## Abstract

A large space of chemicals with broad industrial and consumer applications could be synthesized by engineered microbial biocatalysts. However, the current strain optimization process is prohibitively laborious and costly to produce one target chemical and often requires new engineering efforts to produce new molecules. To tackle this challenge, modular cell design based on a chassis strain that can be combined with different product synthesis pathway modules has been recently proposed. This approach seeks to minimize unexpected failure and avoid task repetition, leading to a more robust and faster strain engineering process. The modular cell design problem was mathematically formulated using a multi-objective optimization framework.[1] In this study, we evaluated a library of the state-of-the-art multi-objective evolutionary algorithms (MOEAs) to identify the most effective method to solve the modular cell design problem. Using the best MOEA, we found better solutions for modular cells compatible with many product synthesis modules. Furthermore, the best performing algorithm could provide better and more diverse design options that might help increase the likelihood of successful experimental implementation. We identified key parameter configurations to overcome the difficulty associated with multi-objective optimization problems with many competing design objectives. Interestingly, we found that MOEA performance with a real application problem, e.g., the modular strain design problem, does not always correlate with artificial benchmarks. Overall, MOEAs provide powerful tools to solve the modular cell design problem for novel biocatalysis.

## 1. Introduction

Multi-objective optimization is a powerful mathematical toolbox widely used in engineering disciplines to solve problems with multiple conflicting design objectives.[2] For example, in the field of chemical engineering, multi-objective optimization has been applied to balance design conflicts in the performance, material and energy requirements, and environmental sustainability of many different chemical processes.[3] In industrial biotechnology, with recent advancements in synthetic biology and metabolic engineering, microorganisms can be genetically modified to produce a large space of molecules with broad applications using renewable lignocellulosic biomass or waste products as feedstocks.[4,5] Due to the current strain design process that is prohibitively laborious and expensive [6], the application of modular design principles commonly used in engineering [7] to microbial biocatalysis has been recently proposed to overcome this challenge.[1,8–10] This modular cell design approach, known as ModCell, uses multi-objective optimization to account for the competing cellular objectives when cellular metabolism is (re)designed in a modular fashion to produce a diverse class of target chemicals. ModCell has been experimentally demonstrated for biosynthesis of alcohols [8,11,12] and esters [13–17] in *Escherichia coli*.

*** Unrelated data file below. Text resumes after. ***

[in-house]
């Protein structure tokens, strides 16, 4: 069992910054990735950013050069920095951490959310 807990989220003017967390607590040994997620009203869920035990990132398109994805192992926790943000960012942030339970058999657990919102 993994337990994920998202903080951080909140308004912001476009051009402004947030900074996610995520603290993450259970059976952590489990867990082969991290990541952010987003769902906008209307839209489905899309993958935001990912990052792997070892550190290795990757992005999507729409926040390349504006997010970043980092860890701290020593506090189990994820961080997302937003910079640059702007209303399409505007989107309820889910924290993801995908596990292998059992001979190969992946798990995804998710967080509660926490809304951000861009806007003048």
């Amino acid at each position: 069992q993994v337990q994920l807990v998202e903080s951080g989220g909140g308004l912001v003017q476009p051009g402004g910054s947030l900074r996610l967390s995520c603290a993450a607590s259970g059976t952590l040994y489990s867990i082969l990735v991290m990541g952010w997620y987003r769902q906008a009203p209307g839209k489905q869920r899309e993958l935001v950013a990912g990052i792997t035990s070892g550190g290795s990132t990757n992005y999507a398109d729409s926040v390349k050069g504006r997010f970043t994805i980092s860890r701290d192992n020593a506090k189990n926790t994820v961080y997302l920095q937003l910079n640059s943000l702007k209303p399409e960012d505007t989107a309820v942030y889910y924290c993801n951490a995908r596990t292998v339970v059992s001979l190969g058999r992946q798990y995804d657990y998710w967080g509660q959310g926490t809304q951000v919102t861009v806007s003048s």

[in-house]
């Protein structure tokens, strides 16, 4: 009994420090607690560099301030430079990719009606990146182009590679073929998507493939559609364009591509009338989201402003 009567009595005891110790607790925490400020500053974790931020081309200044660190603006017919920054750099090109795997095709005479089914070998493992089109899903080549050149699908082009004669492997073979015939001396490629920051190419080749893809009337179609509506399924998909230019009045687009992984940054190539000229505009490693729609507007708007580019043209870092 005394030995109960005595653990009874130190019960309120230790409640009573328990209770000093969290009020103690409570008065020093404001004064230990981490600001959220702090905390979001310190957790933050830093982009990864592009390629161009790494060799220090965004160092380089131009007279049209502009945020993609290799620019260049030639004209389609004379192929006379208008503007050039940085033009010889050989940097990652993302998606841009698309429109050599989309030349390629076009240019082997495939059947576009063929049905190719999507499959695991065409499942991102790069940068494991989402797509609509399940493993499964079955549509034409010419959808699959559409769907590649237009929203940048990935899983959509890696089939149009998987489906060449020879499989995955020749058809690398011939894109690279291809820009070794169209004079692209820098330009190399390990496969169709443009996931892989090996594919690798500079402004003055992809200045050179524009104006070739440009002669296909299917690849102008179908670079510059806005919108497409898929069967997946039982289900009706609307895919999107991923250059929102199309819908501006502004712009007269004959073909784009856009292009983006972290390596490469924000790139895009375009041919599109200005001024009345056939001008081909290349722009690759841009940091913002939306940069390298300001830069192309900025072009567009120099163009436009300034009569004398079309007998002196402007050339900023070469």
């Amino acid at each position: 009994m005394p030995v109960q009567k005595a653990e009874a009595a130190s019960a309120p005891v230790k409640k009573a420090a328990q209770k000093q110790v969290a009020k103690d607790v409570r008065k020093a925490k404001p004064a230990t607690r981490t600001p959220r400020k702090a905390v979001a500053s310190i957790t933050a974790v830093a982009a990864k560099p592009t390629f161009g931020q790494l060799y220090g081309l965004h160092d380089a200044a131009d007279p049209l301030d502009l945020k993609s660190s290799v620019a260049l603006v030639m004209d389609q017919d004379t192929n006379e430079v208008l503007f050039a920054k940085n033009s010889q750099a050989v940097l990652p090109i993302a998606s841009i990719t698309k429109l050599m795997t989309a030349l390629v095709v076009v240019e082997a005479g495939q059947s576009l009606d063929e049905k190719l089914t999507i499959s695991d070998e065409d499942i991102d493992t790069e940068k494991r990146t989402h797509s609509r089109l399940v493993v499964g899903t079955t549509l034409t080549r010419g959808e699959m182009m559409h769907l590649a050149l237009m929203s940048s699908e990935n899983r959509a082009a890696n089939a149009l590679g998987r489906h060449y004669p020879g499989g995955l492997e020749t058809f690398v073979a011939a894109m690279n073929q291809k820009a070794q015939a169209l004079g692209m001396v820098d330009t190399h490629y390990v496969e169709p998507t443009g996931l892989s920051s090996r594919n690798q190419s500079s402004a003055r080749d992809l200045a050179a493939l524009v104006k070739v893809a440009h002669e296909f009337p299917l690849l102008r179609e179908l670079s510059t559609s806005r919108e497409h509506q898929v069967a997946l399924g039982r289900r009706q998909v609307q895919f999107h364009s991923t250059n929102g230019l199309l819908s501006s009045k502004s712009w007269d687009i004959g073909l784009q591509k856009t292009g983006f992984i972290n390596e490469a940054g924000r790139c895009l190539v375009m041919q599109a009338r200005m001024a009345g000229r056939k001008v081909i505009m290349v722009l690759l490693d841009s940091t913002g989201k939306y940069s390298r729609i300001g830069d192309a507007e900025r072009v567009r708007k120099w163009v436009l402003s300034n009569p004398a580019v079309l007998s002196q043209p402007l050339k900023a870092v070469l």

Despite the broad applicability of multi-objective optimization in engineering design, powerful solution algorithms remain elusive. Multi-objective evolutionary algorithms (MOEAs) are widely used techniques due to their flexibility and computational scalability.[18] MOEAs are based on a more general type of optimization method known as evolutionary algorithms, where candidate solutions, that represent individuals of a population, are iteratively modified using heuristic rules to increase their fitness. Recently, much attention has been placed in the development of MOEAs to solve many-objective problems (e.g., problems with 4 or more objectives) that often correspond to real-world applications, but can be very challenging to solve with conventional MOEAs.[19] For the case of ModCell problem, the popular MOEA NSGA-II[20,21] was used to design a modular cell under 20 different production modules,[1]. Due to the large chemical space of molecules that can potentially be synthesized by modular cells, scalability issues are expected to occur when constructing modular cells that are designed to be compatible with tenths or hundreds of products. Furthermore, using the best solver algorithm(s) allows to explore a more diverse design space, resulting in better choices for experimental implementation.